In this article, we explore the process of creating a performance test script and the standards they should adhere to so they are easy to maintain, the test results are better understood and they are easy to follow.
The following are the main steps of the process.
- Application Protocol Identification
- Script Enhancement
- Script Replay
Application Protocol Identification
The protocol the application uses must be identified so that the recording can be captured.
Before any recording can be done, the user journey for the Business Process must be clearly understood. The Business Process must be clearly stated in the Test Plan that has been reviewed and signed off. It is advisable each step in the user journey is measured as a transaction. The script naming convention must make the script identifiable. Below is an example of the naming convention that can be used.
The following is an example of a script name.
- The script name has the prefix of the Application Under Test (AUT)
- Each script will have a unique script number
- The script code is a 3-letter acronym of the Script/Business Process description
- The script version can be incremented as follows
- v00 is the first recording and v01 would be the second and so on
- a script that has worked on multiple iterations with different data can be v05
- A final working version used in a first test would be v10, and subsequent updates are v11 and so on
After the script has been recorded the script can be enhanced in the following way.
The following is the typical format of a transaction timer name.
- “T” indicates it is a normal timer and not a common timer or end-to-end timer (see below)
- The script code signifies the script the timer belongs to. It will allow the transactions to be grouped together in the test results
- The script step tells you where in the Business Process the step occurs and allows the steps to be grouped sequentially in the test results
- A meaningful ‘step description’ is useful for the understanding of what the step is doing
As well as normal transaction timers it may be appropriate to have common timers that are shared between scripts for common steps. This would be in addition to the normal transaction timer and therefore a script step may have two timers, one normal and one common. The common timer allows the timing information to be aggregated across scripts which can be a useful metric. The common timer has the format C_001_Homepage. The “C” indicates it is a common timer. This is followed by the common timer number which would be incremented for the next common timer. The timer name is completed by the step description.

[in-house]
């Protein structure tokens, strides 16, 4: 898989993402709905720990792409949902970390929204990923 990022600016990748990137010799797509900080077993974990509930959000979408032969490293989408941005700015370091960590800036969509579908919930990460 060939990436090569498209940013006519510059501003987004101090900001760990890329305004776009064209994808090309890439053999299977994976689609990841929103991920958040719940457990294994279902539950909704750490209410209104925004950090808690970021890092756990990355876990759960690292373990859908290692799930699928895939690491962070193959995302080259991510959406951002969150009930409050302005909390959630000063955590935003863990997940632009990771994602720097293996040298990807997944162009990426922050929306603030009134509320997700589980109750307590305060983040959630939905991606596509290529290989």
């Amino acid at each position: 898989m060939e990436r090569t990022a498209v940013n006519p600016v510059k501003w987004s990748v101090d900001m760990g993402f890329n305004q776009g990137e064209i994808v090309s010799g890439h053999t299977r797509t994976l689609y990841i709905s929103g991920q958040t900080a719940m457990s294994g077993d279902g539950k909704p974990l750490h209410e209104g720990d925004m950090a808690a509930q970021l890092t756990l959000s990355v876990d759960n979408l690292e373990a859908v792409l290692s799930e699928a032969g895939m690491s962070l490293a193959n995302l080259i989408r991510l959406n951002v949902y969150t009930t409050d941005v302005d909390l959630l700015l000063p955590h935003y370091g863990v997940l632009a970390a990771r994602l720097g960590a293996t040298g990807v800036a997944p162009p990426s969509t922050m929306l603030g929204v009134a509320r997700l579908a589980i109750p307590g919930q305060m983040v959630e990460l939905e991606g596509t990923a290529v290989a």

End-to-end timers is the timing for the entire script to execute 1 iteration. The end-to-end timer has the format E_BSP_BuySingleProduct. The “E” indicates it is an end-to-end timer. This is followed by script code and then script description. This is a worthwhile metric to collect as it will automatically show the timing for a script to complete an iteration, especially when the throughput for the Business Process is not achieved in a test. Some performance test tools will collect this statistic by default.
When extracting dynamic values from responses for use in future requests, it is a good idea to prefix the name with “ev” to indicate it is an extracted value (e.g. ev_sessionid). This will quickly differentiate it from other parameters used in the script from data files.
For system-generated parameters such as time, date, or iteration, it is advisable to prefix the name with an underscore. For example, iteration can be named as “_iteration”. This will allow the quick identification of the type of parameter it is.
Script replay will aid in the debugging and enhancement of the script. It will help in the identification and testing of the correlations, that any program logic that has been added works and that the scripts work with different data etc. For this phase, it is a good idea to increase the logging level to help with the debugging, but should be kept to a minimum for actual full-scale tests due to the amount of output it would produce. In this phase, it is advisable to check that the appropriate updates to back-end databases are done which will indicate the scripts are working correctly.
Usually, a test script will initially be checked in a single user mode doing a single iteration which can be increased to perhaps 5 users and 10 iterations to give confidence that the script will work in a full-scale test. After the script is verified it will be ready to be used in test scenarios and the version number of the script can be updated to indicate it is the final version.
In conclusion, it is important to have a standardised process for creating scripts. Adhering to a standard will help in the management of test assets and the ability to analyse the output quickly and efficiently. It will also help other Performance testers to understand and maintain the scripts.
To see how SQA Consulting may assist your company in performance testing your applications, please contact us.